Journalism

Monday, October 8th, 2012

This St. Louis Post-Dispatch columnist appears to be upset that some people are criticizing his local law enforcement professionals for possibly profiling, making illegal traffic stops, and performing illegal searches—all in an effort to seize property from low level drug offenders.

You’d think a journalist would see a possible story here—an opportunity to do some reporting. Maybe he could actually look into Terrance Huff’s allegations instead of mocking them. Maybe he could use his column to see if these sorts of stops have happened to other people. Maybe, you know, at least pretend that he’s holding his local public officials accountable. Maybe he could investigate why a cop with a history like Michael Reichert’s is still on the police force. Maybe look into how these drug dogs are actually used, and whether their “alerts” should really be enough to justify a police officer rummaging through personal belongings.

Maybe that’s asking too much of Pat Gauen. But if he takes his job as a journalist seriously, you’d think he’d do some reporting. Instead, he wrote a column about something he saw on TV, then gave his local public officials a forum to slag a guy whose rights may have been violated.

And here I thought it was we Internet journalists who just sit in our basements opining about stuff, while the newspaper generation goes out and does all the real reporting.

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11 Responses to “Journalism”

  1. #1 |  Cyto | 

    Where you see poor reporting, St. Louis area politicians see an excellent example of the 4th estate, guaranteeing access and tips for Gauen. Win-Win baby!

    That could also be opportunity knocking… It seems the St. Louis Post-Dispatch has a need for decent reporting on this story. Hmm… who has a library of easily recycled material that could make an excellent series by a featured guest columnist? Well, if they had any revenue left to spend on buying columns from independents. From what I understand from reading the paper, the people who work at newspapers are doing so for free since the invention of the internet… just for the love of the free press.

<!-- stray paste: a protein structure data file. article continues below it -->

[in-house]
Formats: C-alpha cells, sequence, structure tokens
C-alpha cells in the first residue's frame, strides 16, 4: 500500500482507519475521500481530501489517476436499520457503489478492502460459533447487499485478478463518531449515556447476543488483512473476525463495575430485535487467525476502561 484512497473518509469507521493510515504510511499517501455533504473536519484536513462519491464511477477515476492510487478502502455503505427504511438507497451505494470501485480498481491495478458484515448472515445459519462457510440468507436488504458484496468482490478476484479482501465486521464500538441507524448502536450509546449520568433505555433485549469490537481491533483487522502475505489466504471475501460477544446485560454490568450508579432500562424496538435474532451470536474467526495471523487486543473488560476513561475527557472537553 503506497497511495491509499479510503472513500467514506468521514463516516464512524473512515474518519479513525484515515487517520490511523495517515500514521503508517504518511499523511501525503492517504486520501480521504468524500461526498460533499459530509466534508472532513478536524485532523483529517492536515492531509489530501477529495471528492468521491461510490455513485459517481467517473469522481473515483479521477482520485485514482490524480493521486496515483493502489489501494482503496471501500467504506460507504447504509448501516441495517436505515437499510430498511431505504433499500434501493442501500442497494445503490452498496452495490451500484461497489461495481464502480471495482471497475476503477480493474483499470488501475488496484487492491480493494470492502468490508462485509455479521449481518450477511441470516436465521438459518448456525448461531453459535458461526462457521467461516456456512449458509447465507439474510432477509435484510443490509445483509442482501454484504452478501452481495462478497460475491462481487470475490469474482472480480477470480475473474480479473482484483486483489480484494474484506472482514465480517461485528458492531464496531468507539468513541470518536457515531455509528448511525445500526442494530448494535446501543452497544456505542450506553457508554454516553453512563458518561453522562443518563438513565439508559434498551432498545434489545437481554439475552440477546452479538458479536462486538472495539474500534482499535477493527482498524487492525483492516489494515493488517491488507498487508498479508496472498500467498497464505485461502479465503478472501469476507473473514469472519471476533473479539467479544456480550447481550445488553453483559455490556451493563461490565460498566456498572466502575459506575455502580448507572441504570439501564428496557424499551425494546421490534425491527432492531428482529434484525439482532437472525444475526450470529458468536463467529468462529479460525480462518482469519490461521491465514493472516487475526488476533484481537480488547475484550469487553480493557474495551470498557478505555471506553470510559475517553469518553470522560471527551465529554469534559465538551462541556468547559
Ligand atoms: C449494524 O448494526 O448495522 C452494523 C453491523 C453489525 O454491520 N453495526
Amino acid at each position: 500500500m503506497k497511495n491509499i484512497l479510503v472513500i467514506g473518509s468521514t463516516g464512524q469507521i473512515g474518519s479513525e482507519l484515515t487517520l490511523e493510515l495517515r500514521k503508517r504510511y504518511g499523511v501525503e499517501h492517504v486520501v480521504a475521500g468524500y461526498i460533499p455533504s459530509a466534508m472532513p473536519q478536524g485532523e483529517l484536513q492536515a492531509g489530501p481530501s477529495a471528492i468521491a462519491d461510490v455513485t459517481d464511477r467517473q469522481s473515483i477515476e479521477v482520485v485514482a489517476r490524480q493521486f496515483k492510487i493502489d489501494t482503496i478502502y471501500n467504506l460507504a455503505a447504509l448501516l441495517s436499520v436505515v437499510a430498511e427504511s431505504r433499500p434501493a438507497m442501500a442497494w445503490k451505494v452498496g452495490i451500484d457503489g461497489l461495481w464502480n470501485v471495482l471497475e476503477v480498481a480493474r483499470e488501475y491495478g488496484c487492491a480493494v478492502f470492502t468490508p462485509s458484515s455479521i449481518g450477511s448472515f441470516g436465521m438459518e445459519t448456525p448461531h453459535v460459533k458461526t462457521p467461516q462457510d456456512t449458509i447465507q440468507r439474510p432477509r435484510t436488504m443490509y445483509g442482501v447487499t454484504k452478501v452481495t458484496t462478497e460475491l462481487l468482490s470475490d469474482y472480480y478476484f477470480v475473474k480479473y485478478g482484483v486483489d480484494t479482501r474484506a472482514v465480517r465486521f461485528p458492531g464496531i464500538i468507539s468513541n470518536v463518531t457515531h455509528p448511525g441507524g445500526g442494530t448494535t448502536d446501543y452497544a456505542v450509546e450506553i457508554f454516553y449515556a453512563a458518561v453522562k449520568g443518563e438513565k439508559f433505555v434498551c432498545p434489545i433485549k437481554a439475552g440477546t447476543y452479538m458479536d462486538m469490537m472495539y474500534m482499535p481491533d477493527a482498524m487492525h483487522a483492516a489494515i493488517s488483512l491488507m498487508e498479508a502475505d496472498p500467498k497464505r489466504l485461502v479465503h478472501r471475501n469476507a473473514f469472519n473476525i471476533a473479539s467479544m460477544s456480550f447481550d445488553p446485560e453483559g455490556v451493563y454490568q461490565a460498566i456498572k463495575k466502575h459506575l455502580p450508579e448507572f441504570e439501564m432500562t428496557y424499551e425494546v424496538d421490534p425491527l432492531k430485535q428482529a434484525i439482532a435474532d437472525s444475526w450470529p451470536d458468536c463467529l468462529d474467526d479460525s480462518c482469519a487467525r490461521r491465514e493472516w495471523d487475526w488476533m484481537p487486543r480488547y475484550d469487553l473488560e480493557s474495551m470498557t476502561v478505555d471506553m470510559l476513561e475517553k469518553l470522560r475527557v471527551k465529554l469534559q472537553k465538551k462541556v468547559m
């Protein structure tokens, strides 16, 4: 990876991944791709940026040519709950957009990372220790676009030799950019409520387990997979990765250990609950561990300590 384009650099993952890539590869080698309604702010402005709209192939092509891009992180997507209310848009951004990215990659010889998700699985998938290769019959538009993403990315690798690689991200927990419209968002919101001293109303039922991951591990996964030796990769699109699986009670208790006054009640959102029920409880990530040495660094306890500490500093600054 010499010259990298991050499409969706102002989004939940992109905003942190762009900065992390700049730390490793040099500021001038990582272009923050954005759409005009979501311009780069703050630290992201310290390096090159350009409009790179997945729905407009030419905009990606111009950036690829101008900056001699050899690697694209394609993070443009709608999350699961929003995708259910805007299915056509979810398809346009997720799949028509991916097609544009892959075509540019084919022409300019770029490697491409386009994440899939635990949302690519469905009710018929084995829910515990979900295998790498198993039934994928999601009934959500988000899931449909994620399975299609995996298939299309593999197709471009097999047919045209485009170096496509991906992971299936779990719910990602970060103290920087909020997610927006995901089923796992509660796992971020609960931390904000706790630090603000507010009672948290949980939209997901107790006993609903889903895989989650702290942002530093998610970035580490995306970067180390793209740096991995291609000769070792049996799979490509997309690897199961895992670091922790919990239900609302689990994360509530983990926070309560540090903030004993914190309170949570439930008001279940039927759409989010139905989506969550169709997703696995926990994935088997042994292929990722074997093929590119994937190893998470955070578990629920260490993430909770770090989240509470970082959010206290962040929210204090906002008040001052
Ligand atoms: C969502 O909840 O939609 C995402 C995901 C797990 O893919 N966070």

2. #2 |  derfel cadarn | 

    The term journalist is used too loosely in todays world, the terms professional lair or prehaps propogandist would be apropos.

  3. #3 |  freedomfan | 

    Whether due to deliberate or subconscious statism or some other cause, too many journalist are dependent on government officials for their stories. To them, the best (and easiest) way to legitimize a story is to get some government official to give a quote on it. It doesn’t matter if there is little reason to believe that official has any special knowledge or expertise on the matter at hand. If one has to write a story about a cat running up a tree, then it’s a better story if one can get the mayor to comment on it.

    That attitude that the words of politicians and various ranking government employees (“officials”) legitimize a story results in a dependence of the journalist on those people. And, it becomes increasingly difficult to write stories that point out the flaws of those on which one is dependent. In the same vein, why bother doing any actual research on the facts of the story? Once one of these lap-dog reporters has gotten the quotes from officials, the story is done.

  4. #4 |  Jim | 

    ‘Journalists’ – hah, more like stenographers to state power.

  5. #5 |  liberranter | 

    Real investigative journalism is a science that requires time, resources, perseverance, and the reasonable assurance that a large enough number of people will pay for and read your work to make it worthwhile to produce. Today’s “newspapers” have none of the above. In other words, “real” investigative journalism is just too expensive and has too small a return on the investment of time, resources, etc. to make it worthwhile for most of today’s “mainstream” publications. This of course doesn’t even take into consideration the institutional incompetence, intellectual immaturity, natural lack of curiosity, and brainwashed compliance of those who call “mainstream ‘journalism'” their profession.

  6. #6 |  Personanongrata | 

    If the sherrif says this type of profiling doesn’t happen then thats is the end of the story, Pat Gauen has other important “news” articles to transcribe.

  7. #7 |  Marty | 

    the Post has cut their staffing again. I’m thinking they need a good relationship with the cops to make reporting less labor intensive. Joe Pulitzer would be so proud of what his paper has become!

  8. #8 |  Steve D | 

    It was interesting that not a single comment under the Post Dispatch Story supported Pat Gauen. (and neither does a single comment here)

  9. #9 |  Other Sean | 

    Marty,

    Put down the David Simon crack-pipe. The newspapers were ten times worse back when they had staff out the ass and a 25% profit margin with effective monopoly control of all major markets.

    Now they just cheerlead for the ongoing drug war. Back then, they had the power to CREATE it out of thin air, and they did.

    The correct amount of staffing for a rag like the Post-Dispatch would be: zero employees.

  10. #10 |  Gerald A | 

    Sadly, the sherriff office is the more professional of the counties law enforcement.

  11. #11 |  October 15 roundup - Overlawyered | 

    [...] Speaking of which, what is it about Madison County, Illinois, anyway? [Radley Balko, more] [...]

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